__________________
Paul Blais
s/v Bright Eyes Gozzard 36
37 15.7 N 76 28.9 W
Pblais is offline   Reply With Quote
Old 13-03-2007, 10:04   #4
Senior Cruiser

Cruisers Forum Supporter

Join Date: Jul 2005
Boat: Outbound 44
Posts: 4,583
I'm not sure I agree with the logic here, but it sounds like ABYC still requires a battery box for AGMs. Not sure if an insurancxe survey in the US would get past this:
Q. ABYC E-10 requires that I have a 12" "Dielectric shield" above my battery for the purposes of gassing. I understand this requirement when installing traditional "Lead Acid" type batteries, however, I am installing gel-type batteries and do not see the need for this spacing.

A. First, E-10 does not differentiate between traditional (lead-acid) and newer types of batteries (gel) that minimize or eliminate hydrogen gassing. Keep in mind that a battery is not permanent. At some point in time, the unit will have to be replaced. Generally these batteries are replaced with what the owner can afford or what the owner finds is available at the time. The suggested method of installation found in E-10 takes into account this common situation. Since hydrogen gassing can affect most materials used in component construction (e.g. aluminum cases on chargers/inverters, fuel lines) the standard calls for the 12" of dielectric shielding.

Paul L
__________________
Paul L is offline   Reply With Quote
Old 13-03-2007, 15:29   #5
mjt
Registered User

Join Date: Feb 2007
Location: Brisbane
Boat: Samson C-Shell 36
Posts: 38
Images: 3
Quote:
Originally Posted by cooper
2. Shouldnt they be mounted high enough to stop water ingress or at least have one battery that is high enough to keep vital services going (The height that once its reached you would probably be "stepping up" into a life raft.)
Sounds like a good idea, but I haven't seen a yacht with such an arrangement yet. I suppose people want to keep heavy batteries as low as possible (without exposing them to the bilge environment) for stability.

Quote:
Originally Posted by cooper
3. Do they really have to be externally (as in outside the boat) vented ? Wouldnt a vent into the main area of the cabin etc be enough to disperse the gasses to a degree suficient to stop an explosion from happening ?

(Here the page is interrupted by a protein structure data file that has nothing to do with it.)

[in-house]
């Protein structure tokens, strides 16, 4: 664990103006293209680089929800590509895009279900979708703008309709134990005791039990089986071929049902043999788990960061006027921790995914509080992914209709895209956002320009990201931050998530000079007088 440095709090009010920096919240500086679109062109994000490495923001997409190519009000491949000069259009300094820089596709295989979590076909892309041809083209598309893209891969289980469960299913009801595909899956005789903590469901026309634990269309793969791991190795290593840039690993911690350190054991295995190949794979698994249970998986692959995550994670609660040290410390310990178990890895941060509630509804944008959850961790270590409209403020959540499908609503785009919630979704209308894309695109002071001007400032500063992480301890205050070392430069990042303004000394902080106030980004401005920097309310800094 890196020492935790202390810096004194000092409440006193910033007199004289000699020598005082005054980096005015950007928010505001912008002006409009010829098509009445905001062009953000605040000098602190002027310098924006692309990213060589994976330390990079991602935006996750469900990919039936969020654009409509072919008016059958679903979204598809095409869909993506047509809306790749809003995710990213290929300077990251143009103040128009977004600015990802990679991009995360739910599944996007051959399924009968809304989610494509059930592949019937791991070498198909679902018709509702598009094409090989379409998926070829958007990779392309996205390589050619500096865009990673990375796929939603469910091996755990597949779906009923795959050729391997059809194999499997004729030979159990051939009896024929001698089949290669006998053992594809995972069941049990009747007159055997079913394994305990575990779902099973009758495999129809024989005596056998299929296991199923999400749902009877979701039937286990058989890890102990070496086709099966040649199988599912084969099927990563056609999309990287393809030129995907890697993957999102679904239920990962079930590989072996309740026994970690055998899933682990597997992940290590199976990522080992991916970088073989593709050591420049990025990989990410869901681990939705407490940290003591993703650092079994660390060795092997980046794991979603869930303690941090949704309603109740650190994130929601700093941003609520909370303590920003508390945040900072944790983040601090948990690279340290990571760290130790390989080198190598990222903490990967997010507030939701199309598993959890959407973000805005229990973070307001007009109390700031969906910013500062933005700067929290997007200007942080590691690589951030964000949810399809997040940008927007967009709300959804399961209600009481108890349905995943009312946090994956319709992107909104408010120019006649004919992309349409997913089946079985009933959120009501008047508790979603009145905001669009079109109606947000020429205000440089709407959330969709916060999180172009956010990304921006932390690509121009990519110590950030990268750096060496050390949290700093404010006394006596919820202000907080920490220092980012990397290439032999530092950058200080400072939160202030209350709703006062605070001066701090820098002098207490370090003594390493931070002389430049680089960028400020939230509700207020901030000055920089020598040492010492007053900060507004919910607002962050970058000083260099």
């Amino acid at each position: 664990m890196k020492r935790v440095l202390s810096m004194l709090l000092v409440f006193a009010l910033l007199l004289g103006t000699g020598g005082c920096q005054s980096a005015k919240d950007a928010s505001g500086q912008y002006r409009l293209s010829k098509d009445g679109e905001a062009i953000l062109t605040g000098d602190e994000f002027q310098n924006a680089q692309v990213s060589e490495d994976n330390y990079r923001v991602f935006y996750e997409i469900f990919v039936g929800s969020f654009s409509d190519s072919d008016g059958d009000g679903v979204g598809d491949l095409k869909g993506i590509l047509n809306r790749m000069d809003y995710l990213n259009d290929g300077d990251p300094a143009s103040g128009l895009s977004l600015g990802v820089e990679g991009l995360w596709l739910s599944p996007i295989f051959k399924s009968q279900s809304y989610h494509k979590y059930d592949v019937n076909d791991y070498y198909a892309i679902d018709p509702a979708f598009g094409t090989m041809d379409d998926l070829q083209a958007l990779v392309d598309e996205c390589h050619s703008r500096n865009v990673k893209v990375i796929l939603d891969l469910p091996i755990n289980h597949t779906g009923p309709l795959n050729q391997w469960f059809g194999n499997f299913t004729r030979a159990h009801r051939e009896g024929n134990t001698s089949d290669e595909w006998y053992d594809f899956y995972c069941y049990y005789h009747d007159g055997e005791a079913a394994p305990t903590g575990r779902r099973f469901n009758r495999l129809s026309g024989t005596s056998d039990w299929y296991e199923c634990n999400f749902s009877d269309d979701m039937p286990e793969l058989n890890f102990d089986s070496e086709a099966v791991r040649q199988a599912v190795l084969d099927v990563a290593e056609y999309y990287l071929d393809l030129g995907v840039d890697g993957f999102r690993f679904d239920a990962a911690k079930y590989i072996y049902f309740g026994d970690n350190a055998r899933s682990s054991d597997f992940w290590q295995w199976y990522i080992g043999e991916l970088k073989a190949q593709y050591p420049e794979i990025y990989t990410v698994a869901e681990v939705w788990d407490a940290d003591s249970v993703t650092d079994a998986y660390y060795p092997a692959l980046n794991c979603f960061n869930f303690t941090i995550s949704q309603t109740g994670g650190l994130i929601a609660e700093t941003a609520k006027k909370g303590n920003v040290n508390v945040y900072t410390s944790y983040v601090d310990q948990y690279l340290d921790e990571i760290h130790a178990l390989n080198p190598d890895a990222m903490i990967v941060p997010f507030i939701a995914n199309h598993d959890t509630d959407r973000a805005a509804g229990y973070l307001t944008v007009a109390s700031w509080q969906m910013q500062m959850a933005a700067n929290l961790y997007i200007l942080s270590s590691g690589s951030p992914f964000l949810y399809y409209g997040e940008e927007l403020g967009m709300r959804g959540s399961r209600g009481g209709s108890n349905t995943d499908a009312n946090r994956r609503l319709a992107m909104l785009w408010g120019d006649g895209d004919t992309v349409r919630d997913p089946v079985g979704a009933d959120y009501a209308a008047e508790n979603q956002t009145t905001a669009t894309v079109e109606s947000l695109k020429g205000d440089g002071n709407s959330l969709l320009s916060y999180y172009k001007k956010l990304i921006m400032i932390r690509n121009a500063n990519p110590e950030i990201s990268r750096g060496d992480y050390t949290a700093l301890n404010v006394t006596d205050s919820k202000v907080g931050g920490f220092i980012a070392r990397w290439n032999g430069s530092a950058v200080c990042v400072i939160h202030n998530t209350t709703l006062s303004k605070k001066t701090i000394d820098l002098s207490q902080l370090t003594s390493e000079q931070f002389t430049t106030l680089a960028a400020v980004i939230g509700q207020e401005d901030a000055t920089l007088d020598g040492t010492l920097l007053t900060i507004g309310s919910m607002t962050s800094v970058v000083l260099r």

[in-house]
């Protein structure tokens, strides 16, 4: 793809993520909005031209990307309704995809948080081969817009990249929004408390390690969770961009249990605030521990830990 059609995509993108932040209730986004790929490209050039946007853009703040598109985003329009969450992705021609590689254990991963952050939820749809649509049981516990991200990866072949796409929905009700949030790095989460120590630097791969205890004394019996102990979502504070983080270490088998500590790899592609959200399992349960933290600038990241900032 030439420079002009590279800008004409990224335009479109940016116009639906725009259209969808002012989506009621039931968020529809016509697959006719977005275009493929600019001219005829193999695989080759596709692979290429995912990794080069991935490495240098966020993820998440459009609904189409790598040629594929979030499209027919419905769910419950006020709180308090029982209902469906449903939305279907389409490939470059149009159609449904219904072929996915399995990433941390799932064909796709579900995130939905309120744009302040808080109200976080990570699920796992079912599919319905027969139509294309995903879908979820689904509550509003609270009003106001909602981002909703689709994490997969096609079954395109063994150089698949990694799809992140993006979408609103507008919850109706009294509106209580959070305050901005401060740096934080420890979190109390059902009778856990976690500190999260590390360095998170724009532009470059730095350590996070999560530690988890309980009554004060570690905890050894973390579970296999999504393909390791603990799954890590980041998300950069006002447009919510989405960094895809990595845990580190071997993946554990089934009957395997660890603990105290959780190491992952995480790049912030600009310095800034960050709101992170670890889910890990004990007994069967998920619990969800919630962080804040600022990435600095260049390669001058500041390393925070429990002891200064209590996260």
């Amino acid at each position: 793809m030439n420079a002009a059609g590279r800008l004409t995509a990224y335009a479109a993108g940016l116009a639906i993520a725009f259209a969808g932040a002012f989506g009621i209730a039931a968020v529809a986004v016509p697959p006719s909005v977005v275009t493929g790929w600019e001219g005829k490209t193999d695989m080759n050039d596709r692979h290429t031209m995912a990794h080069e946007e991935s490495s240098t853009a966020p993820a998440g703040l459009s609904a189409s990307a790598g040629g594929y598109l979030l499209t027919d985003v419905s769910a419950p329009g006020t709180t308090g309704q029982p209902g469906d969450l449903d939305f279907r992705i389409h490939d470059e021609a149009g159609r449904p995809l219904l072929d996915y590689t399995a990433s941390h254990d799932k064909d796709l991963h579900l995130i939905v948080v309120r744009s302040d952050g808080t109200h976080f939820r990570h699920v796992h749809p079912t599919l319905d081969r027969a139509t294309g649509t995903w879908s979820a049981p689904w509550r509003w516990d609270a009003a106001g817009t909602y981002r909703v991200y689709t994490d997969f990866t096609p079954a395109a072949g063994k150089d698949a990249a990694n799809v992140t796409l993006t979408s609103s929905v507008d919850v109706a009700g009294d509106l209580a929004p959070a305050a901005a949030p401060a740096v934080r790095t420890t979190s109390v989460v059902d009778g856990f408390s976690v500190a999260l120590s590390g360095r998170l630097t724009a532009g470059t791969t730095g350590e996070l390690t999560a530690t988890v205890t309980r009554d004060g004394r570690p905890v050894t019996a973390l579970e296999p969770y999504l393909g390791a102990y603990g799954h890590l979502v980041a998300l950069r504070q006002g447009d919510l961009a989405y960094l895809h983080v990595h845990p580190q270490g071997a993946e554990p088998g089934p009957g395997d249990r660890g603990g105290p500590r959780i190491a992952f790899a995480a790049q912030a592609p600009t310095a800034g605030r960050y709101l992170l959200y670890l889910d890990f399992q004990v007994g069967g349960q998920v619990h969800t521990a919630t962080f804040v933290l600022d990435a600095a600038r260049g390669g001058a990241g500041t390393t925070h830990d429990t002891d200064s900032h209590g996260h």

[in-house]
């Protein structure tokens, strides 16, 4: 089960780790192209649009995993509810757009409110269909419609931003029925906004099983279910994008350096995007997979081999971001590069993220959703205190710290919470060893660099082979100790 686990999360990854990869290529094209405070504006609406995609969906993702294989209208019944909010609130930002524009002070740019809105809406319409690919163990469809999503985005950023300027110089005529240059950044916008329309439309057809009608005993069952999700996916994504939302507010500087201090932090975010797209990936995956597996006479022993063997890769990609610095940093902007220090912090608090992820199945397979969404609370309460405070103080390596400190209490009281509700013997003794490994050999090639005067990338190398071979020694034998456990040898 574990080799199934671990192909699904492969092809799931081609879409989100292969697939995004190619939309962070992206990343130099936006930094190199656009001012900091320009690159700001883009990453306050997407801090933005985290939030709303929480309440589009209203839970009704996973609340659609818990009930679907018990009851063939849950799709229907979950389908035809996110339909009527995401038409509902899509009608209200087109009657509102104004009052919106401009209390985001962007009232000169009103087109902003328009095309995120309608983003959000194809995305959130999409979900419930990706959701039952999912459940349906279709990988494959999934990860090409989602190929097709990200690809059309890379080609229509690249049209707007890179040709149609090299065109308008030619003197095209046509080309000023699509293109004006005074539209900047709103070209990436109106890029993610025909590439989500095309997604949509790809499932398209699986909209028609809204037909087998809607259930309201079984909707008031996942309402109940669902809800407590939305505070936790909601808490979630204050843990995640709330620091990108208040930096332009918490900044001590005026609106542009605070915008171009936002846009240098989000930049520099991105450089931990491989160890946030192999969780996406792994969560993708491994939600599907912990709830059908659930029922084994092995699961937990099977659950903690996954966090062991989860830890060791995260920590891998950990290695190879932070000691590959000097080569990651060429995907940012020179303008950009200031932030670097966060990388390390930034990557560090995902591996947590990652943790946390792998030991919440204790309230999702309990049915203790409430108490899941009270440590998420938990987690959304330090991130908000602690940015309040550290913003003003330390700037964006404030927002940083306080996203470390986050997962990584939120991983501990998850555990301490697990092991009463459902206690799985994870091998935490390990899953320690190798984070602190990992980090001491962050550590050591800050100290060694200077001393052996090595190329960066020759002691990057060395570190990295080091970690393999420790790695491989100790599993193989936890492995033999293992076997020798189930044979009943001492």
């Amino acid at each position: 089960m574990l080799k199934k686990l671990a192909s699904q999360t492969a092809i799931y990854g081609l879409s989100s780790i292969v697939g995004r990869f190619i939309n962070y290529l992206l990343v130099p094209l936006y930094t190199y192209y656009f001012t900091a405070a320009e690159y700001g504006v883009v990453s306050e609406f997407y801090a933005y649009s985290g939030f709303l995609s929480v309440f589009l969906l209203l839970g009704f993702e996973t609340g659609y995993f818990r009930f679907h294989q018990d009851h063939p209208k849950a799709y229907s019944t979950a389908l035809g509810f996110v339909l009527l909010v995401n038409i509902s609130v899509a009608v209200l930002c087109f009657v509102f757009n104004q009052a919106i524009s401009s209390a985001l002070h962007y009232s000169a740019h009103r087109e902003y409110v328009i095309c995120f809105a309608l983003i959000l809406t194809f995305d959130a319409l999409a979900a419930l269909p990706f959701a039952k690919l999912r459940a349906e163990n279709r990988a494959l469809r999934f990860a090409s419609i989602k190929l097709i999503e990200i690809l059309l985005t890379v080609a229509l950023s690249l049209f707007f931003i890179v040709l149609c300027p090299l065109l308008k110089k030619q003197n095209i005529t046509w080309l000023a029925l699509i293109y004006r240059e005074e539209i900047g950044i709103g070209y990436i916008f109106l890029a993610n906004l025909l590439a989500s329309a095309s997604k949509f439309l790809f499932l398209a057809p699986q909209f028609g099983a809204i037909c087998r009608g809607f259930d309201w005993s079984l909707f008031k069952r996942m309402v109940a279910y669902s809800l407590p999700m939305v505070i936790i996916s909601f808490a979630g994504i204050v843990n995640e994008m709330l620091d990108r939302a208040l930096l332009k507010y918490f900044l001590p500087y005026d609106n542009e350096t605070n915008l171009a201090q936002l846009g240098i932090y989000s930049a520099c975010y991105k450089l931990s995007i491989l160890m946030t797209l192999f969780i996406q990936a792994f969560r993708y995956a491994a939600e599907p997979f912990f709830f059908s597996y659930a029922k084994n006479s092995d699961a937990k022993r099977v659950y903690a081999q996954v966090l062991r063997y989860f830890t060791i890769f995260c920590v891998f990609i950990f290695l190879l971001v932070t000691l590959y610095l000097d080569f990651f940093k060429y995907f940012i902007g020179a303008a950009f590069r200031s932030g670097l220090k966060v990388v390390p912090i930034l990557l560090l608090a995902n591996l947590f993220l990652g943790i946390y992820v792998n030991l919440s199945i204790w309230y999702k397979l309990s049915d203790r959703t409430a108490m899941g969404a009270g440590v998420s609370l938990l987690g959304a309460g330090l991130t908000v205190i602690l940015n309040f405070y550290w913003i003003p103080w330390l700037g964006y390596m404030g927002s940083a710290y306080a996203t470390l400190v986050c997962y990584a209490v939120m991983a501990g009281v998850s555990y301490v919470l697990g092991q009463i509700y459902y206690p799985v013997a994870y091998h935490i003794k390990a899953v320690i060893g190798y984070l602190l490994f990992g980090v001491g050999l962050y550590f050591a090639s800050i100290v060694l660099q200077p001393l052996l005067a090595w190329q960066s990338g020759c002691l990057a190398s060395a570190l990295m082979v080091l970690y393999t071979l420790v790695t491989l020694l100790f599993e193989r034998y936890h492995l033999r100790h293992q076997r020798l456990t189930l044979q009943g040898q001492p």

My understanding is that you should externally vent because the cabin is where naked flames and sparks occur (stoves for instance).

I've never actually seen an externally vented battery on a yacht and so I would like to know how people do it without the risk of sea water flooding back down the vent into their battery box/storage compartment.

Quote:
Originally Posted by cooper
4. With holes in the top and an inverted boat you are going to have a lot of battery acid sloshing about. (Go with gell batteries ?)
Yes, it sounds like AGM or Gel are the way to go safety wise.

So how do you store/vent your batteries in your two boats? (I'm looking for design ideas as I am thinking of rearranging my batteries.)
__________________
mjt
mjt is offline   Reply With Quote
Old 13-03-2007, 15:39   #6
mjt
Registered User

Join Date: Feb 2007
Location: Brisbane
Boat: Samson C-Shell 36
Posts: 38
Images: 3
Quote:
Originally Posted by Pblais
You won't be sealing flood lead acid batteries in a capsize and venting them properly.
My thoughts exactly, hence my question to find out what sort of balance most people arrive at. It sounds to me like AGM batteries resolve some of the problems.

Quote:
Originally Posted by Pblais
If you use AGM batteries...

<snip lots of useful info - thanks Paul>

In the case of a capsize your electrical system has but a short lifespan. The salt water and the electricity will quickly destroy anything with current in it. Putting batteries inside something won't help all of that much....